Tell me Clarice, are the features still screaming?
Sometimes work is terrifying. We’re asked to do something that we know, or at least strongly suspect, won’t work. Maybe we’re asked to do several things - many are simple, but one or two make us uncomfortable. We might even place a hard estimate on a task (“It’ll take six hours!) and deep down something doesn’t feel right.
Oh well, I’ll just figure that out later.
We spend a lot of time guessing how long our work will take. Psychologists have shown this to be a foolish endeavor. They point to the Planning Fallacy or to Hofstadter’s Law which both show that we are notoriously bad at estimating complex tasks.
But all our work isn’t complex. So we end up with some pretty reliable estimates and some that are wildly off. Those that are wildly off ruin our otherwise fairly predictable projects.
The tendency here would be to try to get rid of those hard-to-estimate tasks.
Good luck with that.
Certainly, we should always be looking at how long it takes for us to complete things and refine how we project costs and completion times. But variation and difficult tasks run hand-in-hand with knowledge work. Sometimes, we actually have to think about things.
There may a way out of this.
Work runs along a continuum that looks something like this:
Work is either not scary at all, kind of scary (but in a way you can shoot it), and scary in a way that you’re just unequipped to handle. Or, as we might call them, Poodle, Crocodile, and Zombie.
We want to know, when are starting some work, which tasks we’ve been given are we comfortable with (and therefore comfortable with the estimate) or which work scares us and to what degree.
I’ve found that teams will give very definite estimates to tasks they are horribly terrified of actually working on. Level of apprehension in the team is an excellent barometer for risk currently being taken on. Risk, in this case, is fairly well mapped to taking on complex tasks (in theCynefin sense). And the good news is, there are ways of dealing with complex tasks.
We can then break our work up into Simple / Complex tasks that can be undertaken by a person or a team with a generally clear view of what they are to do and how it will be done. So Poodle to Light Crocodile tasks can be assigned to people with a modicum of comfort that the time estimate can be met.
Crocodile to Full-On Zombie levels of apprehension, however, indicate that we require a different approach to the completion of the task.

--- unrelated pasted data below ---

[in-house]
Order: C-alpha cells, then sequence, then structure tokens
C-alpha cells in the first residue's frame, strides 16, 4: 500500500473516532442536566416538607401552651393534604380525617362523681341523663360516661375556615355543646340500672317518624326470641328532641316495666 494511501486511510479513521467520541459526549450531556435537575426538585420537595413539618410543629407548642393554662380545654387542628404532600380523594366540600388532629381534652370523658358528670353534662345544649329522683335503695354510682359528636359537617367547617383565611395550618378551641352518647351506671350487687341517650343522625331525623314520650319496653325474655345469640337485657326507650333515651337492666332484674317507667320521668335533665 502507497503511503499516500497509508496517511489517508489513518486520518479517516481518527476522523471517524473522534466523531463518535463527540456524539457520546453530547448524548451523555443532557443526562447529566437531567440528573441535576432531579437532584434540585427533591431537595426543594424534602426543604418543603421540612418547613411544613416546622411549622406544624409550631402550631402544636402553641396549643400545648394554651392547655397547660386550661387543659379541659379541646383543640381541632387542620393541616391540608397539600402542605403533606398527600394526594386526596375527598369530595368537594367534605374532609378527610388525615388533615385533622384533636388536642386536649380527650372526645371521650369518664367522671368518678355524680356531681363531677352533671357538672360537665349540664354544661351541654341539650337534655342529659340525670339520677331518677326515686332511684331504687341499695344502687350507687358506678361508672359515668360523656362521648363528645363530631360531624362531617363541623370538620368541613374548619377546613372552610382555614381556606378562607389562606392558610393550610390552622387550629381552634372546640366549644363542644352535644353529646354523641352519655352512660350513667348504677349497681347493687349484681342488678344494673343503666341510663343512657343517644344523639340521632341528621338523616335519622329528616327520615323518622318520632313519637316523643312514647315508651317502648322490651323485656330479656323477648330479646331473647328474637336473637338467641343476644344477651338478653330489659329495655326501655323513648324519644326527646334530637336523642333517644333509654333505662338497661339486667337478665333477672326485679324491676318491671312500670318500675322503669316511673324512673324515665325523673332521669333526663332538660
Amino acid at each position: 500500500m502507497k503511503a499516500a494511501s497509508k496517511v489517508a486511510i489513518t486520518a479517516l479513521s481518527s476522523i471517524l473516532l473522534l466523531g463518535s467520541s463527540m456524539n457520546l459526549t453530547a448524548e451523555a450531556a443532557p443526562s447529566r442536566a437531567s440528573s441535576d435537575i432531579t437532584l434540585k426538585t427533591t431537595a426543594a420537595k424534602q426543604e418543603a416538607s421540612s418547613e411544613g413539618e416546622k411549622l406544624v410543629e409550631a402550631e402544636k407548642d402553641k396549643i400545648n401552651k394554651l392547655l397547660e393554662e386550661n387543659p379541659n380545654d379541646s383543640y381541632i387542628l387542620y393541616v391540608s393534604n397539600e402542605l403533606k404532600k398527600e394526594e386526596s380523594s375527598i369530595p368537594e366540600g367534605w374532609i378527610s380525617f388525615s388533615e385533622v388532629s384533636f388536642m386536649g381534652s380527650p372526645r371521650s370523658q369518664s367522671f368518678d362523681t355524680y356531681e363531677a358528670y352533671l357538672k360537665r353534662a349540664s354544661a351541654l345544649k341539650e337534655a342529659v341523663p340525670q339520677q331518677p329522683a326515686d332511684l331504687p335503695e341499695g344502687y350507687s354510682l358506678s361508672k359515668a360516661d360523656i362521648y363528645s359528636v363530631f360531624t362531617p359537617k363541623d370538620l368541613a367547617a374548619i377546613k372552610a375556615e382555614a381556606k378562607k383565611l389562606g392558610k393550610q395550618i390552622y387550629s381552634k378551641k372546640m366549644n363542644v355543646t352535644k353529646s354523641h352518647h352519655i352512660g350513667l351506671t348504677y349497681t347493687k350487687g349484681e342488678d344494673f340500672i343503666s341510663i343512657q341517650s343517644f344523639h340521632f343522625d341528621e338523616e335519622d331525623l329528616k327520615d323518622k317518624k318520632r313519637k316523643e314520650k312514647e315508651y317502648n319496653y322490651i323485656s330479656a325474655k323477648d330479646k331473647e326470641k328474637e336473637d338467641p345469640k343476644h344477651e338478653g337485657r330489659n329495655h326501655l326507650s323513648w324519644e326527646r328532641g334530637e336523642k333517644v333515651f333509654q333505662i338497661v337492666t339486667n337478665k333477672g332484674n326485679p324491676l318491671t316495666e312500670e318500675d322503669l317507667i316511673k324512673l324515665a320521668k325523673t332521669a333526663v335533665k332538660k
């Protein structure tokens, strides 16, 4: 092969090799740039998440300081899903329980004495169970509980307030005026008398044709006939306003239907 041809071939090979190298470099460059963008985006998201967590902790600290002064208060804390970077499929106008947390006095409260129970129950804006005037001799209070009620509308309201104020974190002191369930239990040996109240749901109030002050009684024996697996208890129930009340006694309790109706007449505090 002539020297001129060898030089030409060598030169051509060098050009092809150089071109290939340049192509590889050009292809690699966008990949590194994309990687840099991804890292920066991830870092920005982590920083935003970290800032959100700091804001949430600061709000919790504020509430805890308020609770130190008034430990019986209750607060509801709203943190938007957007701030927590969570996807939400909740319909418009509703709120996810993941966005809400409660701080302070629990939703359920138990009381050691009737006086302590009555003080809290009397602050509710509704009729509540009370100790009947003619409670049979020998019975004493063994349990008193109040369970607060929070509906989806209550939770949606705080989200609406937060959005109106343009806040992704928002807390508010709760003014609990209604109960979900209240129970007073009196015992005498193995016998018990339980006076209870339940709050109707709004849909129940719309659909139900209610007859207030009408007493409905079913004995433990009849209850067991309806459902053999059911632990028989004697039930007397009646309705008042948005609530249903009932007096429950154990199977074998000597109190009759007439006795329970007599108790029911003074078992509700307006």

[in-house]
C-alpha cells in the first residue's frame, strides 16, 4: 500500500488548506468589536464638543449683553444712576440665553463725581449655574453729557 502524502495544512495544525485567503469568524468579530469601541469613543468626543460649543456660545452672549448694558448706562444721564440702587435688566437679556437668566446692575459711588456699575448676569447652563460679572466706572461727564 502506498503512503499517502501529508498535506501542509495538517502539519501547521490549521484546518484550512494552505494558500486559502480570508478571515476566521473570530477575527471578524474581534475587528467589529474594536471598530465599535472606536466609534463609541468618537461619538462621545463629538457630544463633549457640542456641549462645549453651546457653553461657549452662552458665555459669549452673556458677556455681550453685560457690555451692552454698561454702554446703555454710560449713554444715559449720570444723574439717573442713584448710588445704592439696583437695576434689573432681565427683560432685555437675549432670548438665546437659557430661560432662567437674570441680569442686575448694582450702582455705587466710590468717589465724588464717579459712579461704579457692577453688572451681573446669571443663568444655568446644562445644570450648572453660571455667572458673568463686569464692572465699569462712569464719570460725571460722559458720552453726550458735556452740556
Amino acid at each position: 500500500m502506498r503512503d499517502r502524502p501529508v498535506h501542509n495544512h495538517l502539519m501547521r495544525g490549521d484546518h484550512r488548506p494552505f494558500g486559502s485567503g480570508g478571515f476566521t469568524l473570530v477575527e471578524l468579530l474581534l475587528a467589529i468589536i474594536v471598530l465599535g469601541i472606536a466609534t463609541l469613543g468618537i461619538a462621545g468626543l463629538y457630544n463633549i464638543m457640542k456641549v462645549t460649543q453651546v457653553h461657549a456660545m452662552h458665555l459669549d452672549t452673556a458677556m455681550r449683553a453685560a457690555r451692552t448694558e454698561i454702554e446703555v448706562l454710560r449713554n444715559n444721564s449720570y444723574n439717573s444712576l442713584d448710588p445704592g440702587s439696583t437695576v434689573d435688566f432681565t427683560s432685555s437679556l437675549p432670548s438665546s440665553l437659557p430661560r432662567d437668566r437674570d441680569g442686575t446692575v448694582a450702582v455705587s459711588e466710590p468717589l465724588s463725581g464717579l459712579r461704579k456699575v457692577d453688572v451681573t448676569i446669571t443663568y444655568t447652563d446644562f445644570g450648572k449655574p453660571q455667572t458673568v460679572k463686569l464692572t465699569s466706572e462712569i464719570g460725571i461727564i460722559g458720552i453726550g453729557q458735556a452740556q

Estimates Are Waste - The first thing to come to terms with this task as it comes at you is that it does not respect your guesswork. Your estimate is as useless as a handgun against Godzilla. Or a zombie…
One Brain Bad, Four Brains Good - Complex problems are complex in their composition, their implications, and their solution sets. When we run into a complex problem that scares individuals on the team, it is likely the solution to that problem is not right on the tip of someone’s tongue. (And if it is they are likely suffering from Belief Bias). We therefore want to work on complex problems in groups to foster conversation about the solution as it is happening and employ multiple points of view to reaching a meaningful conclusion.
Experiments Precede Products - These aren’t tasks we just complete and move on. We need to make sure we actually built the right thing. Each complex problem has multiple potential solutions. We need to test the assumptions inherent in our solution by creating an experiment. This could be a mock-up, a prototype, or even a limited release. Whatever we choose, we need to know that “done” for a complex task means proven.
What all this means
We have two types of work -
- Work we think is safe
- Work we think is risky
We’re still going to be wrong and some risky work will sneak in. However, if we understand that our estimates are often blown out of the water by risky work that was identifiable up-frontthen we can honestly respond to those risks. Right now, we blithely ignore our discomfort and sally forth.
Let’s be honest and get some real work done. Ask which work items worry people and give that fear the respect it deserves.